Data from: Population genetic analyses provide insights on the introduction pathway and spread patterns of the North American forest pathogen Heterobasidion irregulare in Italy
Garbelotto, Matteo et al. (2013), Data from: Population genetic analyses provide insights on the introduction pathway and spread patterns of the North American forest pathogen Heterobasidion irregulare in Italy, Dryad, Dataset, https://doi.org/10.5061/dryad.m9d40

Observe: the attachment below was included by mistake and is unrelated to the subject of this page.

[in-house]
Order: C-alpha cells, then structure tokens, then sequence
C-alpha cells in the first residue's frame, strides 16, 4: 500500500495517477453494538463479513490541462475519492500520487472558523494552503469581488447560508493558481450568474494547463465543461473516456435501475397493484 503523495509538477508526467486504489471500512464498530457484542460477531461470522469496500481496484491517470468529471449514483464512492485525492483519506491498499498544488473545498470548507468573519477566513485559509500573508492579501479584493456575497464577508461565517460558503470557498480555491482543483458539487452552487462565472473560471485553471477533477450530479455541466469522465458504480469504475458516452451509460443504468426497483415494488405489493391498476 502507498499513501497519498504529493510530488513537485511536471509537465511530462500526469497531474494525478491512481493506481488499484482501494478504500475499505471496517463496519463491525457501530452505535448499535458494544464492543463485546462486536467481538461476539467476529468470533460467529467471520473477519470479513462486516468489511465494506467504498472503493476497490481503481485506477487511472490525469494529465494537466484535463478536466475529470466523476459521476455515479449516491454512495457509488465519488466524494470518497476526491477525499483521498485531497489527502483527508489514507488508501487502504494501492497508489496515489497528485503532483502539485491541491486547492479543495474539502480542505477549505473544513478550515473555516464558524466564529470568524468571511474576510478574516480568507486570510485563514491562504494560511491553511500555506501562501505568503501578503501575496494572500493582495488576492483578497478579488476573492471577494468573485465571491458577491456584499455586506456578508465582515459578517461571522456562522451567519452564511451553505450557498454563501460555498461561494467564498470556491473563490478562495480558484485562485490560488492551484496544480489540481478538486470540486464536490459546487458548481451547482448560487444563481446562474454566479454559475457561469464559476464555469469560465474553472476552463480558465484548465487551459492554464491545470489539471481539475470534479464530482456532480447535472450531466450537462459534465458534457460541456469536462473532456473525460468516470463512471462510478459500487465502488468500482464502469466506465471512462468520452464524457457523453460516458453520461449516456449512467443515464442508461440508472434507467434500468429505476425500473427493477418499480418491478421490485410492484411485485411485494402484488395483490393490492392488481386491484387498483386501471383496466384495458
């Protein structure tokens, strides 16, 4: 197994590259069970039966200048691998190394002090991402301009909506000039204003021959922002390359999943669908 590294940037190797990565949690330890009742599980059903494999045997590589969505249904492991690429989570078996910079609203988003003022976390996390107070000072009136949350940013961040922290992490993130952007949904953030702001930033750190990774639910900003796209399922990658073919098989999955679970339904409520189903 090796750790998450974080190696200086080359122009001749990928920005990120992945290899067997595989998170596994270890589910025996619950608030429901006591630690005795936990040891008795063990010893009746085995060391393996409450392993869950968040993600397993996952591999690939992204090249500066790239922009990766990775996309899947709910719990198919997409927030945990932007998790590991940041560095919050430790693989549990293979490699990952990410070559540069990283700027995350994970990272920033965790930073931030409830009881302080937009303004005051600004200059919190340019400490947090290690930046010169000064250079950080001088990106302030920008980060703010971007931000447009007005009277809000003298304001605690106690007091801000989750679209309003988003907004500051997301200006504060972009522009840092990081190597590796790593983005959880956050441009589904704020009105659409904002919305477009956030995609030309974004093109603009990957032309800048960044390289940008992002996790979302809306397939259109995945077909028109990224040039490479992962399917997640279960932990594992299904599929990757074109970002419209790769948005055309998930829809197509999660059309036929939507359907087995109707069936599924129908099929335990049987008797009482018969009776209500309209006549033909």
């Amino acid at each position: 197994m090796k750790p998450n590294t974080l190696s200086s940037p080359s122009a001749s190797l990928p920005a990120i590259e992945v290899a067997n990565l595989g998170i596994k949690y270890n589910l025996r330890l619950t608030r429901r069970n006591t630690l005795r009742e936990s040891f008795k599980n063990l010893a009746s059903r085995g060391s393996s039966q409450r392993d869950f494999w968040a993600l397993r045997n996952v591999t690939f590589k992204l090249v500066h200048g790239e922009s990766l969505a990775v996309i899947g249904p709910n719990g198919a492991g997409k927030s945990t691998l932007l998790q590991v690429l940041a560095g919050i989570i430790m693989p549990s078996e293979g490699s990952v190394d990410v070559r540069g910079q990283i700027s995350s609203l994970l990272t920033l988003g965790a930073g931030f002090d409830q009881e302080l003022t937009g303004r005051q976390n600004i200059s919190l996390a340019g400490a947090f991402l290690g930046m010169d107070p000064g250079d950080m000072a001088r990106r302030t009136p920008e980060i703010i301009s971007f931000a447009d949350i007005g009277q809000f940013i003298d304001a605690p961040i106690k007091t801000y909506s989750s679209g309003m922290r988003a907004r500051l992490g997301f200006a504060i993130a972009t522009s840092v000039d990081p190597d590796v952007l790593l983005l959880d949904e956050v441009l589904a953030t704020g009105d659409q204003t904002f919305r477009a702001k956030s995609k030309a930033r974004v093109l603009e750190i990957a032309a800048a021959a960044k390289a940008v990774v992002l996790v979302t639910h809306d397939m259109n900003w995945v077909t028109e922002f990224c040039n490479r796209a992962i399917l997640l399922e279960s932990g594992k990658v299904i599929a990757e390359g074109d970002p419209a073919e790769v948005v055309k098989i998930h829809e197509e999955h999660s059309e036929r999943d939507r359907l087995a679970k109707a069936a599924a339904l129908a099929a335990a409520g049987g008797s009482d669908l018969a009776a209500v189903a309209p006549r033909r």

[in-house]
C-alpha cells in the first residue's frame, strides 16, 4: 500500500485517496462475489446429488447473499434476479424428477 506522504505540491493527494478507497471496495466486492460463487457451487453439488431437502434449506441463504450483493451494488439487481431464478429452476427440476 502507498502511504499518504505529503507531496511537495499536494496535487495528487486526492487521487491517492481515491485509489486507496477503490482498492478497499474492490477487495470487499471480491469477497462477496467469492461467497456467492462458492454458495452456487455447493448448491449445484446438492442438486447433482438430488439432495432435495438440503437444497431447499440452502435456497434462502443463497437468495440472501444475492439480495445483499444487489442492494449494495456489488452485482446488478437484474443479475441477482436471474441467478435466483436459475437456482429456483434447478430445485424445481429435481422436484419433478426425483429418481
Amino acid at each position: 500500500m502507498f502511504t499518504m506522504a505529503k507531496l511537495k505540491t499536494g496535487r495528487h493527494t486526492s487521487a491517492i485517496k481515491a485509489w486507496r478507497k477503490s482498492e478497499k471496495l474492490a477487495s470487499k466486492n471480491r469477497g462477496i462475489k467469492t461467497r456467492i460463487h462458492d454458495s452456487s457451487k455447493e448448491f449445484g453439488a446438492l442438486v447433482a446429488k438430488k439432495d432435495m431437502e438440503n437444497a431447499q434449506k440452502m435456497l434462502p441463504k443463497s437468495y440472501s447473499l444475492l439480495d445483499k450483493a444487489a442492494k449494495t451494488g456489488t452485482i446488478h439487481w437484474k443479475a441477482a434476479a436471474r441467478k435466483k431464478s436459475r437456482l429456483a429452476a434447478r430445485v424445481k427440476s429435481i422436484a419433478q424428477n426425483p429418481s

A population genetics approach is used to identify the most likely introduction site and introduction pathway for the North American forest pathogen Heterobasidion irregulare using 101 isolates from six sites in Italy and 34 isolates from five sites in North America. Diversity indices based on sequences from ten loci indicate the highest diversity in Italy is found in Castelfusano/Castelporziano and that diversity progressively decreases with increasing distance from that site. AMOVA, Bayesian clustering and principal coordinates analyses based on 12 SSR loci indicate high levels of gene flow among sites, high frequency of admixing, and fail to identify groups of genotypes exclusive to single locations. Cumulatively, these analyses suggest the current infestation is the result of multiple genotypes expanding their range from a single site. Based on two sequenced loci, a single source site in North America could provide enough variability to explain the variability observed in Italy. These results support the notion that H. irregulare was introduced originally in Castelporziano: because Castelporziano has been sealed off from the rest of the world for centuries except for a camp set up by the US military in 1944, we conclude the fungus may have been transported in infected wood used by the military. Finally, spatial autocorrelation analyses using SSR data indicate a significant under-dispersion of alleles up to 0.5–10 km, while a significant overdispersion of alleles was detected at distances over 80 km: these ranges can be used to make predictions on the likely dispersal potential of the invasive pathogen.